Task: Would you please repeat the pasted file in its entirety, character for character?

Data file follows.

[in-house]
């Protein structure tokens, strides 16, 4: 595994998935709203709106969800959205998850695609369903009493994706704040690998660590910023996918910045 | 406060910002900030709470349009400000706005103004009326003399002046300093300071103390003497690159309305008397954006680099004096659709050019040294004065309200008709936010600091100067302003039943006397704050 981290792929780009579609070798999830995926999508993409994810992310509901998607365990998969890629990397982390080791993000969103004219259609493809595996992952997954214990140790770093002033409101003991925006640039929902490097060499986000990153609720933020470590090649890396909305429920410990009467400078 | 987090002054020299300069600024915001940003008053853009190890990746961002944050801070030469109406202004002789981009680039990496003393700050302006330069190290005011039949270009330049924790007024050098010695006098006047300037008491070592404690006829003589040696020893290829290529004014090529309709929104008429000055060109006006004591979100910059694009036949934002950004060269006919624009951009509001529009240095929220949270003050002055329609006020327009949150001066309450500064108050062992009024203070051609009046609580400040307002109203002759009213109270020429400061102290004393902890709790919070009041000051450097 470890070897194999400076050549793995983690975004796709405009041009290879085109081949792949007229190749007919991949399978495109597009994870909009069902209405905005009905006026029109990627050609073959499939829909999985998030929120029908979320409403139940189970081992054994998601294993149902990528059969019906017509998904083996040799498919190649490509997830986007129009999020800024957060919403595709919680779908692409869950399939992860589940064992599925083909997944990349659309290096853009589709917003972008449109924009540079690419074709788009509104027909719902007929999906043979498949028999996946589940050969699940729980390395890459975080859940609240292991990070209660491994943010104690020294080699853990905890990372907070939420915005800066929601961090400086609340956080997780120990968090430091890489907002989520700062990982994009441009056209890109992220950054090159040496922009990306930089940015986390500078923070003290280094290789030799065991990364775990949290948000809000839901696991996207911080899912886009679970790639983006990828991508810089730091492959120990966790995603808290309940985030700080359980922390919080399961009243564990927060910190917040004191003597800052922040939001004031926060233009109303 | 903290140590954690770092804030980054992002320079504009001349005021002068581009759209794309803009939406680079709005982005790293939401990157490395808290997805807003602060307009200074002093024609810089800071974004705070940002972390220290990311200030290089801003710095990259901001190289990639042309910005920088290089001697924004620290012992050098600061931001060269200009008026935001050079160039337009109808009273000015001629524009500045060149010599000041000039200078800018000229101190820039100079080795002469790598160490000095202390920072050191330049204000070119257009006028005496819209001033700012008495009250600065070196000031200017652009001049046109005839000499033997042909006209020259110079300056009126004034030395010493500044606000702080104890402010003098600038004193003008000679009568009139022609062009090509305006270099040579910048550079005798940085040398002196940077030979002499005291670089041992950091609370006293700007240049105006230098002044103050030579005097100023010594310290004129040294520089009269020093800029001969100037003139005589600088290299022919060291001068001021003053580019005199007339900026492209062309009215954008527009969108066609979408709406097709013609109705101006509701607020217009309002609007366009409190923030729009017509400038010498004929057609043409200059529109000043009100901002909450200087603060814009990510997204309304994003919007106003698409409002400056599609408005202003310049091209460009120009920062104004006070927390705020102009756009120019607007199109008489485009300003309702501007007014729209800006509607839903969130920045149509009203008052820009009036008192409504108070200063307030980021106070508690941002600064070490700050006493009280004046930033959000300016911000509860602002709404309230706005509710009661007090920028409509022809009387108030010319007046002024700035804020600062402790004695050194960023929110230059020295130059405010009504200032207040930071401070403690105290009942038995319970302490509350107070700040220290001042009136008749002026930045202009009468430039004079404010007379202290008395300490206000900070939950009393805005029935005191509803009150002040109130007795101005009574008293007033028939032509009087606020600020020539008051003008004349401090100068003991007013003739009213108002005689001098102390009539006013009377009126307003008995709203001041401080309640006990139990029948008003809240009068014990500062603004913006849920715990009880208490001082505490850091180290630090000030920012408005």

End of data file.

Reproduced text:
[in-house]
């Protein structure tokens, strides 16, 4: 595994998935709203709106969800959205998850695609369903009493994706704040690998660590910023996918910045 | 406060910002900030709470349009400000706005103004009326003399002046300093300071103390003497690159309305008397954006680099004096659709050019040294004065309200008709936010600091100067302003039943006397704050 981290792929780009579609070798999830995926999508993409994810992310509901998607365990998969890629990397982390080791993000969103004219259609493809595996992952997954214990140790770093002033409101003991925006640039929902490097060499986000990153609720933020470590090649890396909305429920410990009467400078 | 987090002054020299300069600024915001940003008053853009190890990746961002944050801070030469109406202004002789981009680039990496003393700050302006330069190290005011039949270009330049924790007024050098010695006098006047300037008491070592404690006829003589040696020893290829290529004014090529309709929104008429000055060109006006004591979100910059694009036949934002950004060269006919624009951009509001529009240095929220949270003050002055329609006020327009949150001066309450500064108050062992009024203070051609009046609580400040307002109203002759009213109270020429400061102290004393902890709790919070009041000051450097 470890070897194999400076050549793995983690975004796709405009041009290879085109081949792949007229190749007919991949399978495109597009994870909009069902209405905005009905006026029109990627050609073959499939829909999985998030929120029908979320409403139940189970081992054994998601294993149902990528059969019906017509998904083996040799498919190649490509997830986007129009999020800024957060919403595709919680779908692409869950399939992860589940064992599925083909997944990349659309290096853009589709917003972008449109924009540079690419074709788009509104027909719902007929999906043979498949028999996946589940050969699940729980390395890459975080859940609240292991990070209660491994943010104690020294080699853990905890990372907070939420915005800066929601961090400086609340956080997780120990968090430091890489907002989520700062990982994009441009056209890109992220950054090159040496922009990306930089940015986390500078923070003290280094290789030799065991990364775990949290948000809000839901696991996207911080899912886009679970790639983006990828991508810089730091492959120990966790995603808290309940985030700080359980922390919080399961009243564990927060910190917040004191003597800052922040939001004031926060233009109303 | 903290140590954690770092804030980054992002320079504009001349005021002068581009759209794309803009939406680079709005982005790293939401990157490395808290997805807003602060307009200074002093024609810089800071974004705070940002972390220290990311200030290089801003710095990259901001190289990639042309910005920088290089001697924004620290012992050098600061931001060269200009008026935001050079160039337009109808009273000015001629524009500045060149010599000041000039200078800018000229101190820039100079080795002469790598160490000095202390920072050191330049204000070119257009006028005496819209001033700012008495009250600065070196000031200017652009001049046109005839000499033997042909006209020259110079300056009126004034030395010493500044606000702080104890402010003098600038004193003008000679009568009139022609062009090509305006270099040579910048550079005798940085040398002196940077030979002499005291670089041992950091609370006293700007240049105006230098002044103050030579005097100023010594310290004129040294520089009269020093800029001969100037003139005589600088290299022919060291001068001021003053580019005199007339900026492209062309009215954008527009969108066609979408709406097709013609109705101006509701607020217009309002609007366009409190923030729009017509400038010498004929057609043409200059529109000043009100901002909450200087603060814009990510997204309304994003919007106003698409409002400056599609408005202003310049091209460009120009920062104004006070927390705020102009756009120019607007199109008489485009300003309702501007007014729209800006509607839903969130920045149509009203008052820009009036008192409504108070200063307030980021106070508690941002600064070490700050006493009280004046930033959000300016911000509860602002709404309230706005509710009661007090920028409509022809009387108030010319007046002024700035804020600062402790004695050194960023929110230059020295130059405010009504200032207040930071401070403690105290009942038995319970302490509350107070700040220290001042009136008749002026930045202009009468430039004079404010007379202290008395300490206000900070939950009393805005029935005191509803009150002040109130007795101005009574008293007033028939032509009087606020600020020539008051003008004349401090100068003991007013003739009213108002005689001098102390009539006013009377009126307003008995709203001041401080309640006990139990029948008003809240009068014990500062603004913006849920715990009880208490001082505490850091180290630090000030920012408005």